whether the Mayor had signed up to the London Big Energy Switch; whether the Mayor had signed up to the Green Deal; making Greenwich Power station a low-carbon generator; the London Energy and Greenhouse Gas Inventory (LEGGI); discussions with DECC over increasing levels of fuel poverty in London; the Mayor’s response to the Government’s consultation on a new definition for fuel poverty – (link to actual response document here); the growth of fuel poverty in London’s private rented sector; a new power station for London; energy and climate issues in Transport for London’s business plan; decentralised energy and the London Infrastructure Group; meetings with energy supplier companies on the ECO in London; the impact of rising energy prices on London’s economy; the poor uptake of photovoltaics in London; renewable energy supply to London Underground; the use of recycled cooking oil in London’s bus fleet; the number of job losses in the insulation industry in London; how the London Enterprise Panel’s Skills & Employment Working Group will promote green jobs; the number of ‘green’ double decker buses in London; the number ‘green’ single decker buses in London’; emissions related to the ‘New bus for London’; the Shoreditch Heat Network; the Citigen CHP scheme; Guidance on Low Carbon Cooling systems; zero carbon heating at the Tate modern; minutes of the High Level Electricity Working Group; future changes in London’s weather; climate change in the national curriculum; petition to remove climate change from the national curriculum; carbon emissions and projects supported under the Growing Places Fund the RE:NEW evaluation report and an update on the Mayor’s electricity ‘license lite’ application.
Previous months questions to the Mayor can be found here.
22 May 2013: After some delay, DECC have published their latest annual report for the Warm Front programme for the year April 2011-March 2012. Little information has been released on the Warm Front programme since early 2012, when measures delivered per parliamentary constituency were published.
The report indicates that London has – once again – been poorly served by the programme, with the capital having the lowest number of homes assisted. See graphic from the report below.
Warm Front was the Government’s principal fuel poverty alleviation scheme and the only energy efficiency scheme centrally funded by Government [ie the various energy supplier obligation programmes that have operated over the past decade (EEC, CERT, CESP) are paid through by charges added to UK householders electricity and gas bills by energy companies]. The incoming Government decided to significantly reduce the budget of Warm Front – from an annual spend of £345m to £110m in 2011/2012. This was further reduced to £100m in 2012/13 which was also decided to be the last year of the scheme.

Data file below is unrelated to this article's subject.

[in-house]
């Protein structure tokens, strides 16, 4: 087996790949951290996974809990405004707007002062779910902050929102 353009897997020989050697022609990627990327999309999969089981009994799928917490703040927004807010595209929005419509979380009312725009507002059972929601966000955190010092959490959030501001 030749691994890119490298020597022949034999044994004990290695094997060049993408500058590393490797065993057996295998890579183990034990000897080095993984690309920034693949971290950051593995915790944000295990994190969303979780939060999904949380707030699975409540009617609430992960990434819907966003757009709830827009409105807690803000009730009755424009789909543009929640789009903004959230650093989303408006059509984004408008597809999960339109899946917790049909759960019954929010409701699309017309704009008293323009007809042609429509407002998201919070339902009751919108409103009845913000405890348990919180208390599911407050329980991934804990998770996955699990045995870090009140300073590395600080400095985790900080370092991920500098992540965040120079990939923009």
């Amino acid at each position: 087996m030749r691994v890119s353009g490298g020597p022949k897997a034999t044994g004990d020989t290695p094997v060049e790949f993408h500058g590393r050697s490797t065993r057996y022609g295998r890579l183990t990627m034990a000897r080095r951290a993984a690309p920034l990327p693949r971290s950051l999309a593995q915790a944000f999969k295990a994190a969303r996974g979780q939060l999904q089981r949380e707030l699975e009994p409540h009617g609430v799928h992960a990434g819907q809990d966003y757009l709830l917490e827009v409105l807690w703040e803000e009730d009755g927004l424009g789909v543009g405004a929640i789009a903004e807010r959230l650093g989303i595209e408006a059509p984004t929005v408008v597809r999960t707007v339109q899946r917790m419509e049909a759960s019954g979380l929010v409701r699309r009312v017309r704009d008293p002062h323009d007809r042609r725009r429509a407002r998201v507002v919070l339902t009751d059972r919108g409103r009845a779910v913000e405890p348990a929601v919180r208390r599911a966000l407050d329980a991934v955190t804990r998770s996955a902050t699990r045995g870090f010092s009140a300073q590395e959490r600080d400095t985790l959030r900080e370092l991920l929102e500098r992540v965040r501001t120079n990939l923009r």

The foreword to the annual report points out that “For the first time in the history of the scheme the budget available was not fully spent. The greatest reason for the budget not being fully spent was undoubtedly the low rate of applications received by the scheme.” The Government came under significant criticism in 2012 as a result of this underspend, coming as it did at not only at a time of increasing fuel price rises, but also after the budget of the programme had been cut by 68%! A House of Commons briefing note from February 2012 provides details to all of this – and further info on the impacts in London in post here).
In relation to the final year of the programme – 2012/13 – the annual report for which we may not see for another year (!?) – the Government actually withdrew funds late last year from the Warm Front budget to pay for a number of new initiatives - the Green Deal Pioneer Places programme, a fuel poverty programme and a collective switching scheme (details via the following link). It was not announced at the time that some £30m was drawn out of the Warm Front budget to fund these schemes - and only came to light earlier this year (see latter parliamentary questions from Shadow Secretary of State Caroline Flint to DECC here).
May 2013: The newly constituted London Health Board met for the first time on 20 May 2013. A press release sets out that the Board is a “partnership between local government, the NHS and the Mayor of London, which has been established to provide leadership on health issues of pan-London significance, where this adds value to decisions, agreements and action at local level.” A useful evidence paper was presented at this first meeting setting out some useful information on ‘Health in London‘. None of the papers indicate that the Board are to address issues relating to health and its relationship to cold homes or fuel poverty, however, this is only their first meeting…